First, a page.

Anishinaabe Agricultural Institute

Is working to restore agro-biodiversity, through restoring local food systems, hemp, and traditional heritage varieties (a fiscally sponsored project of the Alliance for Sustainability/ International Alliance for Sustainable Agriculture)


The Anishinaabe Agricultural Institute is restoring local food systems, traditional heritage varieties, post petroleum agriculture and restorative ecological and agricultural systems. This will include research and education work, from youth to those in advanced educational institutions.

We have many years of traditional Anishinaabe Agricultural production experience, and have two years with a state of Minnesota permit for industrial hemp production- with a particular interest in fiber hemp and in health products including cbds.  This project is intended to provide continuous research opportunities in the areas of food and hemp, and new training opportunities.  We would in particular like to begin training our community in Post petroleum, restorative and traditional agriculture. Our project will work with local fertilizers to improves soil, horse and low fossil fuel impact energy sources, and grow a variety of traditional food crops, as well as hemp.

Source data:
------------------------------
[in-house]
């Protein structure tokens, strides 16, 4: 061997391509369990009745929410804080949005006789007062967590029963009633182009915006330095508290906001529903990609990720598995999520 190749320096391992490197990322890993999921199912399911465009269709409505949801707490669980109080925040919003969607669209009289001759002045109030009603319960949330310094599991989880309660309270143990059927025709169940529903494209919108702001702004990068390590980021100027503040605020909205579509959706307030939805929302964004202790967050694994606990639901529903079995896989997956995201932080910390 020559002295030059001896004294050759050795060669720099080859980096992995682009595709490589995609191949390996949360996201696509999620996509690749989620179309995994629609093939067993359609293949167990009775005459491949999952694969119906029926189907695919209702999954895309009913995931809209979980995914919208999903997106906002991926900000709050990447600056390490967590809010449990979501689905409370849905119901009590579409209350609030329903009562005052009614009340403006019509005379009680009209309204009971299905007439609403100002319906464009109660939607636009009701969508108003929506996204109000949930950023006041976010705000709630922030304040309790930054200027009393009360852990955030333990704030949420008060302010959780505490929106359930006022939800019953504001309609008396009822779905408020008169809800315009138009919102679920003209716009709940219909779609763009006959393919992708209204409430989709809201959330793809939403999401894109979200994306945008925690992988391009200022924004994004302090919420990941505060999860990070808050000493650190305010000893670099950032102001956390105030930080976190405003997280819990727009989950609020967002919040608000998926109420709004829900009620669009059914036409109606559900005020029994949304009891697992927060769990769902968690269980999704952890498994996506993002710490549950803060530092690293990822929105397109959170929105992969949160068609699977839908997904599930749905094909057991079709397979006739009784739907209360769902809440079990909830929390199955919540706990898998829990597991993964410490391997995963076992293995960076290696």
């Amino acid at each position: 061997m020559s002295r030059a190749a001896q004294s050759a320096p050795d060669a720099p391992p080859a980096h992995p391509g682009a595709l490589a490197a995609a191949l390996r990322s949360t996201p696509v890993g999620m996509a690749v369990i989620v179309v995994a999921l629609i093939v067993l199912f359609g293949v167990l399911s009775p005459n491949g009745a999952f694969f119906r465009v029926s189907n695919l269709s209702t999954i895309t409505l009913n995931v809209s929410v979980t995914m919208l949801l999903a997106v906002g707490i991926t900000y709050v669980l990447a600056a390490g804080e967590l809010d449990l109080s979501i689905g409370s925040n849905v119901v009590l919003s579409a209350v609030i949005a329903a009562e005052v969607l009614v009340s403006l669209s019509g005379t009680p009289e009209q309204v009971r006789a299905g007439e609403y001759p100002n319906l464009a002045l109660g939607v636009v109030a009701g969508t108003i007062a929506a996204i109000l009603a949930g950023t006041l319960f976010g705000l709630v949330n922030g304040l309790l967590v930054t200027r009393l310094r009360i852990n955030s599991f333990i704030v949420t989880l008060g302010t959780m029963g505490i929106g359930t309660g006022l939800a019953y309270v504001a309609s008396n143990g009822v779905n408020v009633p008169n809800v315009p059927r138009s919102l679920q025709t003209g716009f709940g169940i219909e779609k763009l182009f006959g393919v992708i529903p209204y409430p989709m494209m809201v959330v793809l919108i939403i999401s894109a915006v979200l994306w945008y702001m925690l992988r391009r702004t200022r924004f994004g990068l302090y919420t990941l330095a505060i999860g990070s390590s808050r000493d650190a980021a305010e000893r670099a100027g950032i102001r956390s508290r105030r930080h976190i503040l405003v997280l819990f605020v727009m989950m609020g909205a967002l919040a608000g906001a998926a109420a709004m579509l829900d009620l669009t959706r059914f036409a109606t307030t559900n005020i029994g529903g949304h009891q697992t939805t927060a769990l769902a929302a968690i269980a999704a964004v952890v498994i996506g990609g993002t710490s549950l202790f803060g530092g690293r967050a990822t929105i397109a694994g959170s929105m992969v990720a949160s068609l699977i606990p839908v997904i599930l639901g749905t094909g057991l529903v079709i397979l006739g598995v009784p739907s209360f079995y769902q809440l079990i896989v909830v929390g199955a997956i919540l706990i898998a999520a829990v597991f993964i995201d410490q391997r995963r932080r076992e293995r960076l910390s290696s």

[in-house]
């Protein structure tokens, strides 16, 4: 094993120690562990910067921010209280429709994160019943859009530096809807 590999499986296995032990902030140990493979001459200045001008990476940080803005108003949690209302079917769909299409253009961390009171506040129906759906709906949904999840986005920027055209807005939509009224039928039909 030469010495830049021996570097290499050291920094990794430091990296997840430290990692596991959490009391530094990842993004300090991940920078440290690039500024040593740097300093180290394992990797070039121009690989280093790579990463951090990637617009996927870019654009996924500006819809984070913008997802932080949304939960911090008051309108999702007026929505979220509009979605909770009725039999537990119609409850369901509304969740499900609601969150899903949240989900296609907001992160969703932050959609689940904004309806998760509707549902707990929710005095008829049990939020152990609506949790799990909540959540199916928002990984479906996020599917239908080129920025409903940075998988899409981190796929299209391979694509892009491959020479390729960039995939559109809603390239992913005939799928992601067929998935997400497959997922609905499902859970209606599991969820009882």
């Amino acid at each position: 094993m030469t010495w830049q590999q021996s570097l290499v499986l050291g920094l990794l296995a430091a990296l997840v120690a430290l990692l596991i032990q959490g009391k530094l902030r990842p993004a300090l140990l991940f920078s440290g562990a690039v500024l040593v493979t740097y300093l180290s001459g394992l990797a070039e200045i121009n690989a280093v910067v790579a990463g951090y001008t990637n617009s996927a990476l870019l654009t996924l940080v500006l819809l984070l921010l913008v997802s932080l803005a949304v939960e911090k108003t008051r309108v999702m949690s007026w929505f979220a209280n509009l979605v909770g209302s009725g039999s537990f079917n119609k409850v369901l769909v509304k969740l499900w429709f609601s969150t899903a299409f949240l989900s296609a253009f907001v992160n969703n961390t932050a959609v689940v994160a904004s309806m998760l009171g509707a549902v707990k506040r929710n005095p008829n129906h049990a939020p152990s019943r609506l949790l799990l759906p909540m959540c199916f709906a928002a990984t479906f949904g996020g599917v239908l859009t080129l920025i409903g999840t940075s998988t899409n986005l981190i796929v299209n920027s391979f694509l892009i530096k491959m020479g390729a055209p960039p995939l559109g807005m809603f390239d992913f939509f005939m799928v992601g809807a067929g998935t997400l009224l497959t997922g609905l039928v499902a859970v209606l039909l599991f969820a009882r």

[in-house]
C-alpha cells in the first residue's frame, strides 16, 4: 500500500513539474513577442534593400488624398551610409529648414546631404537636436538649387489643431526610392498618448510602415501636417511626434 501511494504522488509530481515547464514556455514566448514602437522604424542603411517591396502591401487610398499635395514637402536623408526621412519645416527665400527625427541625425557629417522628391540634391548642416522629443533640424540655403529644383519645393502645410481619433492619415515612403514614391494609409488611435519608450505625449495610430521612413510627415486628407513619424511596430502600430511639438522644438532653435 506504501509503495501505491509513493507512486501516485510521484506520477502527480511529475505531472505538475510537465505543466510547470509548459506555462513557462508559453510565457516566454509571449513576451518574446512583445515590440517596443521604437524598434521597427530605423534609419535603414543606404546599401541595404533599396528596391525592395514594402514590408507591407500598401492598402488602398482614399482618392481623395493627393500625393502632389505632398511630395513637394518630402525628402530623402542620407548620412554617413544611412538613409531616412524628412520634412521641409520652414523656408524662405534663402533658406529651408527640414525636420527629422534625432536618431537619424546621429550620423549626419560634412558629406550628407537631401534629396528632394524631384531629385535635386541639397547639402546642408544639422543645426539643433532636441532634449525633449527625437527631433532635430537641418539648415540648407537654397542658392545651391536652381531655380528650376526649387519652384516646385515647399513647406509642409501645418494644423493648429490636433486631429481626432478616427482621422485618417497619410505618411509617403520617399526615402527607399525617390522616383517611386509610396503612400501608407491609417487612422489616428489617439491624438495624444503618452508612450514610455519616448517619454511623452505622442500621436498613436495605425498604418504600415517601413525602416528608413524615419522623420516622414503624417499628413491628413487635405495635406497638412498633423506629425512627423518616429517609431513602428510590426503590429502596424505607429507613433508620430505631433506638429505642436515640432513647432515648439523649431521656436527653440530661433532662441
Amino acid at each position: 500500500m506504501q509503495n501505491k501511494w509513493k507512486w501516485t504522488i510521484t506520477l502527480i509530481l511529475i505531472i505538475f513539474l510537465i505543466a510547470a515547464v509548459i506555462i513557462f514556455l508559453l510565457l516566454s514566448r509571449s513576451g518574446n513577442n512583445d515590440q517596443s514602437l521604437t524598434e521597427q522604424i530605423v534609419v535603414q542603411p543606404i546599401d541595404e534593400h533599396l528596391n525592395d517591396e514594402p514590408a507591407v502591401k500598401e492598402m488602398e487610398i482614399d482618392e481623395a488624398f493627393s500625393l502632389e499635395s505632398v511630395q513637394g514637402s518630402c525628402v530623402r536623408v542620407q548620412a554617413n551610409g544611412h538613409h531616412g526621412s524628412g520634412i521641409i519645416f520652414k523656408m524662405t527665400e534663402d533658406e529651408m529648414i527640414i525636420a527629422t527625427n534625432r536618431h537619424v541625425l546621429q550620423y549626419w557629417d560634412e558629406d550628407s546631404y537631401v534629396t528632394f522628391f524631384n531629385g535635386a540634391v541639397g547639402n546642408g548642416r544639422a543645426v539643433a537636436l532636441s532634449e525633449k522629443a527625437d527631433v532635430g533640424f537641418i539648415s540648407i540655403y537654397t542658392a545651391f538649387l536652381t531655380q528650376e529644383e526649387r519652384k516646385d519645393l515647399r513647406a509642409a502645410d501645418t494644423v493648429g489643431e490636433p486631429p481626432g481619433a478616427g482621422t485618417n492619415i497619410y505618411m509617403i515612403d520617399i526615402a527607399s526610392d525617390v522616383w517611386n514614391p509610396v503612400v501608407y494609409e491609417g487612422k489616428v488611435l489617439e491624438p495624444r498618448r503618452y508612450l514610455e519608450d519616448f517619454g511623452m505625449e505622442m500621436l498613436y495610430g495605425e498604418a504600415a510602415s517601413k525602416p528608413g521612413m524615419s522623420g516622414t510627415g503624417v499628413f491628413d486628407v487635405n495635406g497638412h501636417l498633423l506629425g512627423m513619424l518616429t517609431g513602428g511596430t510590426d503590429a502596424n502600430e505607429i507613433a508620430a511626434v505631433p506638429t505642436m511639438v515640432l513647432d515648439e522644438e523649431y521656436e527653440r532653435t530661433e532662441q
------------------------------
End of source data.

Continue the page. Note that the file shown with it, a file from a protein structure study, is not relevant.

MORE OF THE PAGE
The use of horse farming opportunities will be coupled with Anishinaabeg and Dakota horse teachings and horse cultural practice for the purpose of re-integrating the horses into the community, both for economic and food system reasons, but also as a part of horse therapy and the restoration of dignity and courage in Anishinaabe youth.  We will partner with local organizations and associations, and focus on the Anishinaabe youth.

The Institute will be the educational partner of Winona LaDuke’s Hemp and Heritage Farm
Winona LaDuke leads the hemp crop movement around Minnesota’s White Earth Reservation
Star Tribune, AUGUST 24, 2019  Business Section, NEAL ST. ANTHONY

Winona LaDuke, environmentalist and a member of the White Earth Band of Ojibwe, is pushing hemp in Indian Country.

“Hemp can do almost everything petroleum can do,” Winona LaDuke said, “including replacing some cotton and plastics.”